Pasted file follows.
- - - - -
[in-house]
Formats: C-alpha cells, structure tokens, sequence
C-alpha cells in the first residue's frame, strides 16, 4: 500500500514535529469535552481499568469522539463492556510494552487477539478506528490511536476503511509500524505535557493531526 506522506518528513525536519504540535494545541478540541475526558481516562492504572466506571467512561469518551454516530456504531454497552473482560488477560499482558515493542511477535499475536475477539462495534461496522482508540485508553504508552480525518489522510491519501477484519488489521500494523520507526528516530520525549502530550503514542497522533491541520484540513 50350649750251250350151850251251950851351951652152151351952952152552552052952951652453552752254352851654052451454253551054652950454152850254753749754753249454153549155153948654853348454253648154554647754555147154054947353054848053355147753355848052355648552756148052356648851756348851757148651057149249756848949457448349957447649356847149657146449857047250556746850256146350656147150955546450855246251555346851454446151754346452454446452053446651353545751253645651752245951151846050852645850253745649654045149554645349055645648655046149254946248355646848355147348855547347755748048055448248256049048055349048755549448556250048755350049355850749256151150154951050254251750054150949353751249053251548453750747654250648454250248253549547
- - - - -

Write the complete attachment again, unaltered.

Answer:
[in-house]
Formats: C-alpha cells, structure tokens, sequence
C-alpha cells in the first residue's frame, strides 16, 4: 500500500514535529469535552481499568469522539463492556510494552487477539478506528490511536476503511509500524505535557493531526 506522506518528513525536519504540535494545541478540541475526558481516562492504572466506571467512561469518551454516530456504531454497552473482560488477560499482558515493542511477535499475536475477539462495534461496522482508540485508553504508552480525518489522510491519501477484519488489521500494523520507526528516530520525549502530550503514542497522533491541520484540513 50350649750251250350151850251251950851351951652152151351952952152552552052952951652453552752254352851654052451454253551054652950454152850254753749754753249454153549155153948654853348454253648154554647754555147154054947353054848053355147753355848052355648552756148052356648851756348851757148651057149249756848949457448349957447649356847149657146449857047250556746850256146350656147150955546450855246251555346851454446151754346452454446452053446651353545751253645651752245951151846050852645850253745649654045149554645349055645648655046149254946248355646848355147348855547347755748048055448248256049048055349048755549448556250048755350049355850749256151150154951050254251750054150949353751249053251548453750747654250648454250248253549547